Wow. This tea started off as kind of a shocker for me because I really wasn’t expecting that lush, fruity-floral smell when I opened the bag. It definitely reminds me of jasmine, a note suggested by the seller. There’s an almost cotton candy or grape candy kind of scent to the dry buds in the bag, but after putting then into a pre-warmed gaiwan I’m getting more toasted sugar notes and definitely some kale-like vegetal aromas, and believe it or not a nice charred barbecue smell. There are definite notes of sweet corn on the cob, fresh in the husk. After the first infusion, the leaves have a really vegetal scent and also a strong peach aroma and some underlying nuttiness. The brew is a pale yellow color and smells like sweet corn, primarily. I wasn’t expecting so much strong aroma and flavor out of these leaves, which, by the way, are very pretty on their own, covered in plenty of white fur, mostly buds, but very thin and wiry, like silver needles on a diet.
The flavor of the first infusion reminds me of cooked broccoli, and a bit nutty as well. It has some faint peachy notes if you smack your tongue with it. There’s a little bit of dry bitterness in the finish, along with a cooling sensation on the lips, tongue, and roof of the mouth. After a while, the aftertaste starts to remind me of osmanthus, faintly peachy-honey-floral.
Second infusion smells a bit more floral, and indeed, the taste is more floral as well. There’s a sort of earthy, white peppery undertone to the flavor that’s just as strong as the fruity-floral overtones, and it’s a weird sort of flavor tug-of-war that really mutes the texture of the tea, but if you swish the tea around in your mouth those osmanthus and jasmine-like floral notes really shine through.
The description on Yunnan Sourcing says this tea goes through a processing that is something in between green and white, so I did an experiment with this tea and decided to try brewing it two ways, one like a green tea and one like a silver needle white tea (the first time using 176F/80C water, and the second time using 185F/85C water, slightly different infusion times and amounts of leaf each time too, per my usual tastes for the respective types). I found that when brewing it with the hotter water like a white tea, the first infusion had a pretty dry, vegetal, woody flavor, with none of the sweet fruit or floral overtones, and a bit of the sweet corn aftertaste. The second infusion is more vegetal, and, as with the first brewing method, there are some fruity-floral overtones underscored by a dry peppery taste. The third infusion was even more floral, but with similar overall notes.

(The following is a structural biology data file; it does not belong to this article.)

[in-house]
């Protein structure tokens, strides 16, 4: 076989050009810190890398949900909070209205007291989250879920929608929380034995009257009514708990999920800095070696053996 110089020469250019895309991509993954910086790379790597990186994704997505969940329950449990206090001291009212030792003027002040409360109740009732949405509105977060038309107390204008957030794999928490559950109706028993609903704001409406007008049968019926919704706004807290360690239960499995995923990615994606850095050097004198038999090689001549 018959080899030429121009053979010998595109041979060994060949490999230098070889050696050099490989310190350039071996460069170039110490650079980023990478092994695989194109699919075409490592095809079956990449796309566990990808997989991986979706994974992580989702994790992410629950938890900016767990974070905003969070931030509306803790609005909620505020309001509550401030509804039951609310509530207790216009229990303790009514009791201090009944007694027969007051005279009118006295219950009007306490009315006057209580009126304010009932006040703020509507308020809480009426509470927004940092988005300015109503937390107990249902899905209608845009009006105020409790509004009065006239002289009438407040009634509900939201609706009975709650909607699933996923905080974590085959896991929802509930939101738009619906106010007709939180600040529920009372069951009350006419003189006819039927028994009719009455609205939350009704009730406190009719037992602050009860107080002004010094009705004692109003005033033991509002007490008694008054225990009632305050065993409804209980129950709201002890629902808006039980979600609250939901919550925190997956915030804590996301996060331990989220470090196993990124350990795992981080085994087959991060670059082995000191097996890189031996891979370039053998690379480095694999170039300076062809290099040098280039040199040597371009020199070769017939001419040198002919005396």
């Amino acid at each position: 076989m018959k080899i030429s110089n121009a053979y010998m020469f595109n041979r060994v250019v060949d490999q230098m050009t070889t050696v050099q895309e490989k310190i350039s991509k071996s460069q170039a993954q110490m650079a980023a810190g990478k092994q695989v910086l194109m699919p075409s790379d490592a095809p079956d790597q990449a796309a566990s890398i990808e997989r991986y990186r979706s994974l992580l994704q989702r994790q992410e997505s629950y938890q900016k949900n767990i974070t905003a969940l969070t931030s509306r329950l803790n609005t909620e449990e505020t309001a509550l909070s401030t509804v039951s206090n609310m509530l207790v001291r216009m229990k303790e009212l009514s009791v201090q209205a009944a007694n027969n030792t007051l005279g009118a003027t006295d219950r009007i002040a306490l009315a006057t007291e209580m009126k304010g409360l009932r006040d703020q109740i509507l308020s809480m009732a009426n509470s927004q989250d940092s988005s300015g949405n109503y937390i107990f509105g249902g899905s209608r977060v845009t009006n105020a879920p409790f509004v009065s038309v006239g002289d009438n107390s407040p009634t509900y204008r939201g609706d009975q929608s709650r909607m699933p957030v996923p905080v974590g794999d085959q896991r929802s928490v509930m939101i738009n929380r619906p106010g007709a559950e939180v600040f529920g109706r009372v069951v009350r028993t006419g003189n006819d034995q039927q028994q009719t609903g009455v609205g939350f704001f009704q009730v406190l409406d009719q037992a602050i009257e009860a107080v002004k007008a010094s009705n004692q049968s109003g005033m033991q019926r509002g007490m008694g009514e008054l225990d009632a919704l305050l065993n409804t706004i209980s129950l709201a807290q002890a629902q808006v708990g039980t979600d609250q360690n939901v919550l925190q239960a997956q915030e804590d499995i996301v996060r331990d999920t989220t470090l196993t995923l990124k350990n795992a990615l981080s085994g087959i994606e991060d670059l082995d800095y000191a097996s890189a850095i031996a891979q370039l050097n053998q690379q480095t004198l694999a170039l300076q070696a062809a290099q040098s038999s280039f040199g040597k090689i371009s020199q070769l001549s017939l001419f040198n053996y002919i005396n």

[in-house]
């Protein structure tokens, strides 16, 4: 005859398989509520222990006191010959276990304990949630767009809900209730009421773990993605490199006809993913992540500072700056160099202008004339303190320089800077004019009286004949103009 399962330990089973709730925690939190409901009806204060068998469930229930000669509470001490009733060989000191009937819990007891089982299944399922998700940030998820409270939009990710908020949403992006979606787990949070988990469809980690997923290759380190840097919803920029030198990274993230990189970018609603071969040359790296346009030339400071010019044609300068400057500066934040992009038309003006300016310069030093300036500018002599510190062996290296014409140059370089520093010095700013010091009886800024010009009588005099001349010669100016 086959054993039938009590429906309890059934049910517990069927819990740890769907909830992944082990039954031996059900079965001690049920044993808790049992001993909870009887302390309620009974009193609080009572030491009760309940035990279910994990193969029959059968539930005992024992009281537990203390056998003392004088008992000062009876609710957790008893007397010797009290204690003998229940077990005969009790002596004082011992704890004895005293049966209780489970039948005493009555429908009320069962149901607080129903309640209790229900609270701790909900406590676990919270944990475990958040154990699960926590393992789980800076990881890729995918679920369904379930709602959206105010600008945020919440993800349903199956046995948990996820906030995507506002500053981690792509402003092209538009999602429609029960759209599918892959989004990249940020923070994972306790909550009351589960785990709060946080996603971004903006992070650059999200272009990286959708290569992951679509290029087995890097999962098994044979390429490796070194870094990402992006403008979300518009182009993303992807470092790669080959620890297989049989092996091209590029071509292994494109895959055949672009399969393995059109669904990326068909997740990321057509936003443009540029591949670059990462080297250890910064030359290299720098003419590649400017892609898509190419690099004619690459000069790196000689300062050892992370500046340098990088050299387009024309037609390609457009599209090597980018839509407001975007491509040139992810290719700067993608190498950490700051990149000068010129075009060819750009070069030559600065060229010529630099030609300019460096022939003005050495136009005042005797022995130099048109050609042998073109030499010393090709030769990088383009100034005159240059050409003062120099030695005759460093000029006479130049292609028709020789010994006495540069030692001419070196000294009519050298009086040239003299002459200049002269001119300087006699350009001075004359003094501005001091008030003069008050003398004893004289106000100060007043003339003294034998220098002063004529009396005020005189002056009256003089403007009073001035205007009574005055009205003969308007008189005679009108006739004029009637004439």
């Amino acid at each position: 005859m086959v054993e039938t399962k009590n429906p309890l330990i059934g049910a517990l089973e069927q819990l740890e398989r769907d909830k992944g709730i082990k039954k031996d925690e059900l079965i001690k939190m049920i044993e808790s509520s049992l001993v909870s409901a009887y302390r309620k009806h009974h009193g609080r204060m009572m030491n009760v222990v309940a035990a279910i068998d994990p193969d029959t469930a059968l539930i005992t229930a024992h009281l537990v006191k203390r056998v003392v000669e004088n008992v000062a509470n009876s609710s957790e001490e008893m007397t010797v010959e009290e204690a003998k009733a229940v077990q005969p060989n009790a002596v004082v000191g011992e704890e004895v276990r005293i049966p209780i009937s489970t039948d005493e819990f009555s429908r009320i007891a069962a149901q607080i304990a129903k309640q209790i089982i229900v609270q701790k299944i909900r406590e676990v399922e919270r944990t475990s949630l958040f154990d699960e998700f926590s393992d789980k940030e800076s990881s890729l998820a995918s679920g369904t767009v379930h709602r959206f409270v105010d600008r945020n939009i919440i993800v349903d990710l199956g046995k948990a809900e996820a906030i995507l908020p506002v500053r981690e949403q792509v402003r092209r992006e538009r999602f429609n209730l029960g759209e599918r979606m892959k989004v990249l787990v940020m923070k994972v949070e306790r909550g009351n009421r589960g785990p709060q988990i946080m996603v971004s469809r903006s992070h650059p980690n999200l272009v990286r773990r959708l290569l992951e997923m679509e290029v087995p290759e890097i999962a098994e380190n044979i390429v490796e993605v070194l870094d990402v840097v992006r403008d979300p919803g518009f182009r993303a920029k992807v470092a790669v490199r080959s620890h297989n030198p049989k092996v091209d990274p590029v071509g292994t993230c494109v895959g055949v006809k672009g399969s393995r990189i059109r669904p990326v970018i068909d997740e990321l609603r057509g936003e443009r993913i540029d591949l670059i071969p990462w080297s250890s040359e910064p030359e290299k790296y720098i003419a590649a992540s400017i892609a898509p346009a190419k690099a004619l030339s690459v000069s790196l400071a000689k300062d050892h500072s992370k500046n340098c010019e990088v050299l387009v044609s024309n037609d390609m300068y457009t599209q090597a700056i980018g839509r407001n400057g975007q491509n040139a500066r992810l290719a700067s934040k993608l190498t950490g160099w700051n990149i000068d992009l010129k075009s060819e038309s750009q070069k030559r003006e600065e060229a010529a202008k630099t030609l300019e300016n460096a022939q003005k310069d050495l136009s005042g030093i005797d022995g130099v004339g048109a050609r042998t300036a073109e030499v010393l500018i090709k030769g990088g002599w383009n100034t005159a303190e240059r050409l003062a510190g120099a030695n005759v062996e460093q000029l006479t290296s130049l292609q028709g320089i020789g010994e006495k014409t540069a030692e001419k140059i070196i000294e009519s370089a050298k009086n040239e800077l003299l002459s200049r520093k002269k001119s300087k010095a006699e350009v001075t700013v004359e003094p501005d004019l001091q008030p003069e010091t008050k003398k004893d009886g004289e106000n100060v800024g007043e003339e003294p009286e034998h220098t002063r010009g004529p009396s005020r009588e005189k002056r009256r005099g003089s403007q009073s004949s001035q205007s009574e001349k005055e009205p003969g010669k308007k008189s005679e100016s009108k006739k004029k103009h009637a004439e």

The verdict? This is a tough tea to tame. The dry bitterness in the leaves is eaily coaxed out, and if it was me, I’d err on the side of treating it like a nice fuzzy bi luo chun or mao feng, or other delicate greens. The cooler brewing temp kept the lighter flavors more predominate, with the strong bitter and earthy tones a little more reasonable.
Drinking this tea is like a balancing act that never finds a steady balance. I can’t decide how I feel about the conflicting flavors, which seem to counter each other rather than complement each other. If I could remove some of the bitter, dry, earthy tones I’d love this tea, but for now it’s more like “wow this is tea is awesome… except for half the flavor”. It’s no yin and yang, more like Tom & Jerry.
Flavors: Bitter, Burnt Sugar, Char, Corn Husk, Drying, Jasmine, Osmanthus, Peach, Peppercorn, Vegetal, Wood